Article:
One of the most popular female politicians in Slovakia, former prime minister Iveta Radičová, has officially left the Slovak Democratic and Christian Union (SDKÚ) after 2,004 days spent as an active member. Her departure was confirmed by a letter which she delivered to the party’s headquarters on May 3, the Sme daily reported.
Since she entered top-level politics in November 2006, as the SDKÚ-nominated labour minister, she has consistently been the party's most popular member, outpolling even its founding leader, Mikuláš Dzurinda.
Radičová never joined any of the party's wings or factions. She announced her intention to depart the political scene in October 2011, shortly after her government lost a no-confidence vote over support for the European Stability Mechanism (ESM) bailout fund.
Radičová currently lectures in social sciences at Comenius University and next year will have a short teaching stay at Oxford University.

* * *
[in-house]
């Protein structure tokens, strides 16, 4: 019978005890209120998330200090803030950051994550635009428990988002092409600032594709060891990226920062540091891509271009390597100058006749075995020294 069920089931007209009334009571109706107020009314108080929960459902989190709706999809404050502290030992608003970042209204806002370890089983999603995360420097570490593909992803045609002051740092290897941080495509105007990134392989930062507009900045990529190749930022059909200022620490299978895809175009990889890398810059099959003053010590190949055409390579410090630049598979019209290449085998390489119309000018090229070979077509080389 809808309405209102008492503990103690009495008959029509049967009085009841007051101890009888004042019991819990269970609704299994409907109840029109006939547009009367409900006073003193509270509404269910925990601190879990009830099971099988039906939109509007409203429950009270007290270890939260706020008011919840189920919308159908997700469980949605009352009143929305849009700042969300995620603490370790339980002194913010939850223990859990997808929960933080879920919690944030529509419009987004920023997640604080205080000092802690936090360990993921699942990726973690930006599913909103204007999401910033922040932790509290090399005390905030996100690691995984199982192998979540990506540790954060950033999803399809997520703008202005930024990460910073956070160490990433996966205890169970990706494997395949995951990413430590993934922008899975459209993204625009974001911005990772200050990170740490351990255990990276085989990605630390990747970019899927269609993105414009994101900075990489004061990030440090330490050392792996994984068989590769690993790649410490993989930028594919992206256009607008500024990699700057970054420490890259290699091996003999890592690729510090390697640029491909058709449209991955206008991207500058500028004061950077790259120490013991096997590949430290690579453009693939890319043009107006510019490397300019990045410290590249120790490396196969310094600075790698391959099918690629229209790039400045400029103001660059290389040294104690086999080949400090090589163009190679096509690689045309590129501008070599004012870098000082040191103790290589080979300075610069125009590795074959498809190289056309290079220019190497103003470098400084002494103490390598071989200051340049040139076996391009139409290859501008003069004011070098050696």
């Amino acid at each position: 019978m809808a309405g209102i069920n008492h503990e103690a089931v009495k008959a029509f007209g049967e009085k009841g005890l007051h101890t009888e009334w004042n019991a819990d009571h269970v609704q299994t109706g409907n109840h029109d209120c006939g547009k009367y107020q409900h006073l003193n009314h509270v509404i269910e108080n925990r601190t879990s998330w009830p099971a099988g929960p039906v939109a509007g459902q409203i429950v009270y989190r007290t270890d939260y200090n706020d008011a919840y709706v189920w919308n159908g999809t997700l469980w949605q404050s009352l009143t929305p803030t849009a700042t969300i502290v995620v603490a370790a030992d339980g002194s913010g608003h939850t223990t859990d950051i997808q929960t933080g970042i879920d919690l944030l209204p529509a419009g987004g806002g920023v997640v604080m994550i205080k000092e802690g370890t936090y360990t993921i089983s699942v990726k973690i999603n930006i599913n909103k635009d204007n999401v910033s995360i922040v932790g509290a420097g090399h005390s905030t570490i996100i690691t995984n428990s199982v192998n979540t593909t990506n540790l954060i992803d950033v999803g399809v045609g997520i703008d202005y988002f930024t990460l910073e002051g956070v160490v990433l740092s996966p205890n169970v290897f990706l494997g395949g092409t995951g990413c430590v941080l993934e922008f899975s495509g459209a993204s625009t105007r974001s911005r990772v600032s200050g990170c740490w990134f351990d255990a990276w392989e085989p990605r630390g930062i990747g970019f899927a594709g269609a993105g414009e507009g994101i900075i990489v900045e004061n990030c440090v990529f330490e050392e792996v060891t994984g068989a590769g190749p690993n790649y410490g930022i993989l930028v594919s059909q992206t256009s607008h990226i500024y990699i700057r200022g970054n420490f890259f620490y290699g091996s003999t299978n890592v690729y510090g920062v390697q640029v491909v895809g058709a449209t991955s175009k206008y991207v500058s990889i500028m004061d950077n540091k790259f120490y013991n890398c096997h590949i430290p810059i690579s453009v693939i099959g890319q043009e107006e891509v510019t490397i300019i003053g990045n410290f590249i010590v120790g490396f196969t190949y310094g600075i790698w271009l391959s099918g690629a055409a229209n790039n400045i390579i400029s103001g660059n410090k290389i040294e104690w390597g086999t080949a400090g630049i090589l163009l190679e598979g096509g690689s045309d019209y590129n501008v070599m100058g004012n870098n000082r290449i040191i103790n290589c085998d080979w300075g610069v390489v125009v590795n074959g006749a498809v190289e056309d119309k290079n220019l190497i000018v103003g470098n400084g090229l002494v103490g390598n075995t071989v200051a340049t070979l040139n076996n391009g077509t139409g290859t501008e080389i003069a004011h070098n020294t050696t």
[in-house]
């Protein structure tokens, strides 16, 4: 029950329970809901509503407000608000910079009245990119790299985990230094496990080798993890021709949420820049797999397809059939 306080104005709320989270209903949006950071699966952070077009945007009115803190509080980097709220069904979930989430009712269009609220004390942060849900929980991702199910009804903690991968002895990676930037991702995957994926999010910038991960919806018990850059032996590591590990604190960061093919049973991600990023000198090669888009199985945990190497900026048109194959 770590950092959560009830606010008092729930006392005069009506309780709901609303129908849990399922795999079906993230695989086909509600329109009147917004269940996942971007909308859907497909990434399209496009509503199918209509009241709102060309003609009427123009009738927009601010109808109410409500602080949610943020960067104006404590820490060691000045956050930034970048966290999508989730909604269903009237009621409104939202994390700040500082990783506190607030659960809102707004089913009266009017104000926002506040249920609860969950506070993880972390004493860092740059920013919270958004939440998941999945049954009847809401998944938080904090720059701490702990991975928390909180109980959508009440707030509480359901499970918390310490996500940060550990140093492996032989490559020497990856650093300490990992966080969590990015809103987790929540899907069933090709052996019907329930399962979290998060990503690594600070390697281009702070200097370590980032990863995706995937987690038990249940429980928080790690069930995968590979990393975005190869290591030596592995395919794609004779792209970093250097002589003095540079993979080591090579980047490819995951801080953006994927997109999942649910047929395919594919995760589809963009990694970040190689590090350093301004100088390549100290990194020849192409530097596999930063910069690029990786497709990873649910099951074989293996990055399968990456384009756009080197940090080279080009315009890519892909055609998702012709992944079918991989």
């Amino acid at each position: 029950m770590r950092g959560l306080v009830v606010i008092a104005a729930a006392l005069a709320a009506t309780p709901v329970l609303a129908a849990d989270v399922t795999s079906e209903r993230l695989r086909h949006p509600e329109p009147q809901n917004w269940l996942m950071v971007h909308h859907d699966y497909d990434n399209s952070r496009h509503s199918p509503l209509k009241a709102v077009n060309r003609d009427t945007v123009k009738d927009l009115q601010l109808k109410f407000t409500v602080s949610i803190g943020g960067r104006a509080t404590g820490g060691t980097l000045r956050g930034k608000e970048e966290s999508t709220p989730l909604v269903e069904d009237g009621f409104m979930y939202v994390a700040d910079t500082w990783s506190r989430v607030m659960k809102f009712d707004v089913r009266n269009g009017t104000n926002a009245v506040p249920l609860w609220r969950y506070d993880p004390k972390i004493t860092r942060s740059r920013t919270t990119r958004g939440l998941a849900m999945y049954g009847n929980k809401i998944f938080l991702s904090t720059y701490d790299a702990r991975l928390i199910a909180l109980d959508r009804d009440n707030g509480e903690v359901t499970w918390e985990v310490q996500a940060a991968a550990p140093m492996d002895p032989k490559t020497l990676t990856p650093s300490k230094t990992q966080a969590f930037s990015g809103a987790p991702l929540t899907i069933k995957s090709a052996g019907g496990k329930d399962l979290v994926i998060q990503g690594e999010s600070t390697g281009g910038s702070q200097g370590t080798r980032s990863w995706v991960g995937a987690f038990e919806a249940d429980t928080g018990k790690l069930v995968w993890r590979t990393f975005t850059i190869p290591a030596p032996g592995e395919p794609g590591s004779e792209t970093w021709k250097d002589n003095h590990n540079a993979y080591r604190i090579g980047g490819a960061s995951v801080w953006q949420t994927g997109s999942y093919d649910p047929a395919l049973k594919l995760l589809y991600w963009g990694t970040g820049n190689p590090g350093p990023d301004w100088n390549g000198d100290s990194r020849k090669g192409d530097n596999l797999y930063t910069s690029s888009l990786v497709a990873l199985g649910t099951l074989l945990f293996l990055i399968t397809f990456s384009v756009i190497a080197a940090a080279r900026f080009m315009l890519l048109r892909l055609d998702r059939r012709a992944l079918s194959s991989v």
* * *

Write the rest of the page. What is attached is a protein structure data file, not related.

She said she still considers the SDKÚ to be a pro-reform party that has improved the position of Slovakia. But when asked whether she would attend the next party congress, at which the SDKÚ will vote for a new leader, she said that she had no reason to do so.
“Since I am leaving, I would consider it inadequate, unfair and above my position and competences to interfere with the decision-making process,” she said, as quoted by Sme.
Radičová added that she would not endorse any of the three candidates running for the SDKÚ's top post: former justice minister Lucia Žitňanská, chair of the Bratislava Self-Governing Region Pavol Frešo, and Viliam Novotný, representing Košice Region.
Compiled by Radka Minarechová from press reports
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